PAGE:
What I didn’t like was that nothing was left for the reader to imagine or interpret. Proulx hits us over the head with all the details and I found the silly names of some characters very distracting (for example: Brenton Dred-Peacock, Jim Sillyboy, Blade Scugog, Louis Bluzzard).

So many characters were hastily killed off you never really get to know them. But I suppose this did portray the brutality of the time period (disease and forest accidents) and Proulx wants to tell the story of the environment (the forest really), rather than a character-driven narrative.

The last 40 pages seemed rushed to me and the narrative voice was always preachy and judgemental. To learn that Proulx had to axe 150 pages from the original manuscript is a small mercy.

I did enjoy the meticulous research and attention to historical detail. It’s certainly a wide-sweeping saga of North American history and a new addition to environmental fiction.

A Country Road, A Tree by Jo Baker. A wonderful book from a skillful and very visual writer. It’s based on the experiences of Irish author, Samuel Beckett, in wartime France and focuses on his relationship with a French girl, Suzanne, who later becomes his wife in real life. The story follows their journey south from Paris to Roussillon after they have come to the notice of the Gestapo. The point of view is Beckett.

Baker illuminates the gritty realities of war: hunger, worn boots, blistered feet, rotting teeth, the fear of betrayal; cold and inadequate clothing. The writing style is beautifully paced and is an example of the contemporary, contemplative present-tense prose. Thoroughly enjoyed it.

The Joyce Girl by Annabel Abbs. This book has great reviews. I reached p.125 and couldn’t go on. I just wasn’t engaged in the characters and I found the main character, Lucia Joyce, irritating. The narrator is the daughter of the writer, James Joyce (who also turns up in Jo Baker’s book).

The story shifts between Zurich in 1934 and sessions of psychoanalysis with Dr. Carl Jung and 1920’s Paris, where Lucia’s life revolves around dancing and her parents. She is attracted to Samuel Beckett (the main character in Baker’s novel) and sculptor Alexander Calder. But both abandon her and she descends into madness.

I wish I could have finished the novel but I wasn’t invested in the story.

One Half From The East by Nadia Hashimi. This book is Young Adult fiction and an author’s note reveals the core of the story – “The moment we look past gender and look at the heart of a child, we will see a world of potential that can take him or her all the way to the mountaintop.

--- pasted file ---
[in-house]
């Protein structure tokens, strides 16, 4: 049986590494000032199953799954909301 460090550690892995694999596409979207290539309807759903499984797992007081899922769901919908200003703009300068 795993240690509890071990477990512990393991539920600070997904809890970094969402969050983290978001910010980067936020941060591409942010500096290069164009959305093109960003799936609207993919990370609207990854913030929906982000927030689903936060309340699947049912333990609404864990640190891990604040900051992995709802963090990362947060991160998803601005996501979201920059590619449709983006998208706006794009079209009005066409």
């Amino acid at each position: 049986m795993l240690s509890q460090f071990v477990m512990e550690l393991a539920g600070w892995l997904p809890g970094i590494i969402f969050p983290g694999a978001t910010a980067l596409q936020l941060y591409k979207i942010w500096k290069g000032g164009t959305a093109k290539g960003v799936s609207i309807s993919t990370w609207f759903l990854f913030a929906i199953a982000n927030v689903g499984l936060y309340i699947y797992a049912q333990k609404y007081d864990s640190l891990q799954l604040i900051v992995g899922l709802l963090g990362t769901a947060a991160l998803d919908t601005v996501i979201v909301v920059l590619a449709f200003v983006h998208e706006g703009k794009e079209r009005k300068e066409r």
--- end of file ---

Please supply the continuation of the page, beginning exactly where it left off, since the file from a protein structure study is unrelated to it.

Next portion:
Set in Afghanistan, it explores the rigidly enforced gender roles of the country. The main character is a 10-year-old girl, Obayda, who is transformed into a bacha posh: a boy. Following a bomb blast in Kabul and the loss of her father’s leg, Obayda’s family moves to a small rural village. Culturally, there is a belief that boys are good fortune and so, to attract better luck, Obayda experiences life for a few months as a boy.

Hashimi is a good writer and you connect well with the characters. This would be a great book for young adults as it invites an exploration of gender equality issues.

The Atomic Weight of Love by Elizabeth J Church. Exceptional writing. Not the visual writing that I like (a’la Anthony Doerr or Jo Baker) but the powerful use of minimalist wording to convey an emotion or action. Here’s an example:

We have to take flight. It’s not given to us, served up on a pretty, parsley-bordered platter. We have to take wing. Was I brave enough to do that? Or would I be content to remain earthbound?”

Meridian Wallace gives up her ornithological studies to marry Alden Whetstone, a scientist involved in the atomic bomb project at Los Alamos. Meridian feels trapped in the rigid, claustrophobic social environment of the 1940s and 1950s – a time when women were expected to sacrifice their careers for those of the husband. Meridian finds solace in her study of crow behaviour in nearby canyons.

As the 1970s approach, she meets a young Vietnam veteran, Clay, and they embark on a love affair. The countercultural movement of the 60s and 70s is meticulously portrayed. I felt Clay was a little too good to be true but I liked how Church used Clay to shift Meridian’s thinking about herself and her marriage.

Ultimately, this is a book about the changing role of women from the mid-20th Century. I did find Alden a bit one-dimensional and Meridian too passive, but you have to remember the context of the time period. Meridian’s change through the course of the novel is powerful. I loved this novel.